A blog set out to explore, archive & relate plastic pollution happening world-wide, while learning about on-going efforts and solutions to help break free of our addiction to single-use plastics & sharing this awareness with a community of clean water lovers everywhere!

Monday, April 1, 2013

19-year-old Dutch student develops ocean cleanup technology

Posted By Brett Wilkins published March 27, 2013 in Digital Journal.com

Delft - A 19-year-old Dutch engineering student has devised what he claims is a profitable way to remove millions of tons of plastic waste from the oceans.

Boyan Slat, an aerospace engineering student at the Delft University of Technology, started the Ocean Cleanup Foundation to tackle the daunting task of removing the massive plastic garbage patches, called gyres, that blanket enormous spreads of the earth's oceans and threaten the planet's marine ecosystems.

The largest of the garbage patches, the North Pacific Gyre, is believed to be twice the size of the United States. It is believed to contain more than 100 million tons of garbage and continues to grow. The plastic contained within the gyres is made up mostly of small bits and pieces which appear to be food to birds and fish, many of which are found dead with stomachs full of plastic. The plastic bits also contain dangerous chemicals such as PCBs and DDTs that, once consumed, make their way up the food chain to humans.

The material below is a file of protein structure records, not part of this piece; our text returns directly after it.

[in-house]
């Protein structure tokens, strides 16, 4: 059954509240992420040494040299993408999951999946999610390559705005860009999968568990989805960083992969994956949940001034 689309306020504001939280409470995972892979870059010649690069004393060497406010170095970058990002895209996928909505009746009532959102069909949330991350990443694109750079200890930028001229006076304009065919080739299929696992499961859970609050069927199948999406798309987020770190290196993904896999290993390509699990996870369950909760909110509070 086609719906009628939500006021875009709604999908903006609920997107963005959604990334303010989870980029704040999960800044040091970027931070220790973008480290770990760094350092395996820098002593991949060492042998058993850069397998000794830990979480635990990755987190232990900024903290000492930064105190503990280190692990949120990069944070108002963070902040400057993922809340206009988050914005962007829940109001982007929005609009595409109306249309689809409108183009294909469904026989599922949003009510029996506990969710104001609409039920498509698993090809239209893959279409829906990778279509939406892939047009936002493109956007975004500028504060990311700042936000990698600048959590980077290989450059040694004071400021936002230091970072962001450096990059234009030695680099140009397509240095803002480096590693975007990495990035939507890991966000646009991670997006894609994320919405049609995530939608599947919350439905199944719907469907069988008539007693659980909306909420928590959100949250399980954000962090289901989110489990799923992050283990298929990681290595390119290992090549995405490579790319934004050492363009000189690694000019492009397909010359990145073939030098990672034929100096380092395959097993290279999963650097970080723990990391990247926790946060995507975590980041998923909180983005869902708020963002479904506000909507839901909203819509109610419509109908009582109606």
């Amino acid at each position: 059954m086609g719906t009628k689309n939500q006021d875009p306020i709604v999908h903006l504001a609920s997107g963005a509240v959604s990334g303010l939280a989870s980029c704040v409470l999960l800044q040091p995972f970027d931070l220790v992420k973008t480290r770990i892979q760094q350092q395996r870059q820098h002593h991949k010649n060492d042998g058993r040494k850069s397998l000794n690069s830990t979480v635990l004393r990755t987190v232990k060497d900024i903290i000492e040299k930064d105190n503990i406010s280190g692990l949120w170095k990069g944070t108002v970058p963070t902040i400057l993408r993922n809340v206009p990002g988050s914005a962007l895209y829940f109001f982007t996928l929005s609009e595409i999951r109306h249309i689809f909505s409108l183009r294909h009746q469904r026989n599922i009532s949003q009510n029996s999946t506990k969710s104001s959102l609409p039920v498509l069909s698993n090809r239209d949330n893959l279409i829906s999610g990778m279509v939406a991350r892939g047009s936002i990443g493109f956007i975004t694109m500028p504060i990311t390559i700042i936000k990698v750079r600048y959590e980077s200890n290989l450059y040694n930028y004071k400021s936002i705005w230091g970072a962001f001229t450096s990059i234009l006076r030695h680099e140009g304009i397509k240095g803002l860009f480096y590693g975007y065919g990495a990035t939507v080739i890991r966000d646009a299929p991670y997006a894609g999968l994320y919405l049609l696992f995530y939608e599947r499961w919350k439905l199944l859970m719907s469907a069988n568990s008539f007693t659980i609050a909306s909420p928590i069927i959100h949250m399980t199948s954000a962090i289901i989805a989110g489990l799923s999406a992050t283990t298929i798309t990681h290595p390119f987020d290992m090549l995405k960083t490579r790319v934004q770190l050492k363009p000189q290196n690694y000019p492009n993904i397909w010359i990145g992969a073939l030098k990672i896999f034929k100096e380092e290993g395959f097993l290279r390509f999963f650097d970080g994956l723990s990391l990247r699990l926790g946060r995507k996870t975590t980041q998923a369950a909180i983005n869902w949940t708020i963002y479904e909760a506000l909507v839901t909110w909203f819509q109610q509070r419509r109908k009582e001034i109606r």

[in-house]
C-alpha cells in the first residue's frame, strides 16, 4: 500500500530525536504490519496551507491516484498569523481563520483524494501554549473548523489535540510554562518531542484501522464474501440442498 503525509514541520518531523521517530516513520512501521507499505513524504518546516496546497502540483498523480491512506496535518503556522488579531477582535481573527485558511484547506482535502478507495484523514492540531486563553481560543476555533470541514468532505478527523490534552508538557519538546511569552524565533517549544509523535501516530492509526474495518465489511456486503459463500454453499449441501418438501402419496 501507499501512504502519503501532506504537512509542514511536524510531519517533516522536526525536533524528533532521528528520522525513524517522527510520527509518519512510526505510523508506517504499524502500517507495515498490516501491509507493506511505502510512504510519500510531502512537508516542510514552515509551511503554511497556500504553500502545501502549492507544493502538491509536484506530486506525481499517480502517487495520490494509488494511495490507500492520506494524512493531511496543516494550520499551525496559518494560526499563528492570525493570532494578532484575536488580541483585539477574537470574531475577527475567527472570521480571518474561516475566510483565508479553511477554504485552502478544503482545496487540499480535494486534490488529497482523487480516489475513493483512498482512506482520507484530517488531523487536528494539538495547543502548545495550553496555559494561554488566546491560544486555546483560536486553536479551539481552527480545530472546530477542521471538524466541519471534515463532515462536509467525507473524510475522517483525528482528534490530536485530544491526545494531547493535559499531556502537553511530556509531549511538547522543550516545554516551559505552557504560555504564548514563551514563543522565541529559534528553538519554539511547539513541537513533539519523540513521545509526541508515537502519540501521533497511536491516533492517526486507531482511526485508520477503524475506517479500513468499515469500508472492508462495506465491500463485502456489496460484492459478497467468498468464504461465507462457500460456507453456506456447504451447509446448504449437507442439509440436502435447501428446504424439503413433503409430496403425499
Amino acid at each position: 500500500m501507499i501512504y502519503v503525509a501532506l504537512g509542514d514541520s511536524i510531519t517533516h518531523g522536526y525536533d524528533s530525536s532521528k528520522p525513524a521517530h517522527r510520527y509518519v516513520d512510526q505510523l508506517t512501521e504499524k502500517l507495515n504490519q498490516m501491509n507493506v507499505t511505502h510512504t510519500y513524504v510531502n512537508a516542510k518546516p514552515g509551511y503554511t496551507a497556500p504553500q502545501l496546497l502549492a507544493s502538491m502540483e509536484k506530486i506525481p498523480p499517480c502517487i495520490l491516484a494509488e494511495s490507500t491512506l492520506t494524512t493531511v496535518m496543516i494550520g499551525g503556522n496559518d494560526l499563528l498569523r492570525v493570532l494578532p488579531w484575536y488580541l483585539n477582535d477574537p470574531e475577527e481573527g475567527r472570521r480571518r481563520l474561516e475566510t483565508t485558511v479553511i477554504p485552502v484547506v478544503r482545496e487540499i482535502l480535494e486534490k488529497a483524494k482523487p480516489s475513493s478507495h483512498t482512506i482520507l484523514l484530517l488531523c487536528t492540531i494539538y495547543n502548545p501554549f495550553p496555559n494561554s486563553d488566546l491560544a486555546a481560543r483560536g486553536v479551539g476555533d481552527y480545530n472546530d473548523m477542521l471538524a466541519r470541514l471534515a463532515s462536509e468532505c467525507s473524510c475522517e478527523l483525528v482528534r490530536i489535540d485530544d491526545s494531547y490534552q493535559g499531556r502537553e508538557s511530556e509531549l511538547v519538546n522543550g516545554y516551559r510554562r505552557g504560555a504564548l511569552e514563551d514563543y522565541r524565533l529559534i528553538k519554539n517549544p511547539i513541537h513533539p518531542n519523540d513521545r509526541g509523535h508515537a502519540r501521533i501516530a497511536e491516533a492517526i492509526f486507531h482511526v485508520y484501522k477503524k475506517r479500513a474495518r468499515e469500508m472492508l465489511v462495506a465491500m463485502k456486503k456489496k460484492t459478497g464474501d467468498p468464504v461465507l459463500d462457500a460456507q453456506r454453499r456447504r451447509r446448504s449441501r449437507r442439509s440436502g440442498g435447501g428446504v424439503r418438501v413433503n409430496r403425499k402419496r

To clean up these gyres, Slat has come up with a concept he calls the Ocean Cleanup Array, a solar-and sea-powered system of 24 sifters anchored to the ocean floor that use the ocean's own currents to channel plastic pieces into miles of interconnected booms. The booms would also allow marine life to avoid becoming trapped. The collected plastic would then be transported to shore and sold.

Slat claims that the Ocean Cleanup Array will be able to remove 7.25 million tons of plastic from the earth's oceans within five years.

"This concept is so efficient, that we estimate that by selling the plastic received from the five gyres, we would make in fact more money than the plan would cost to execute," Slat writes. "In other words, it's profitable."

Slat's design was awarded Best Technical Design at Delft University, and came in second in the iSea Clash of the Concepts sustainable innovation contest sponsored by the Dutch Ministry of Infrastructure and the Environment. He is currently looking to partner with plankton biologists, engineers and philanthropists to realize his ambitious design.

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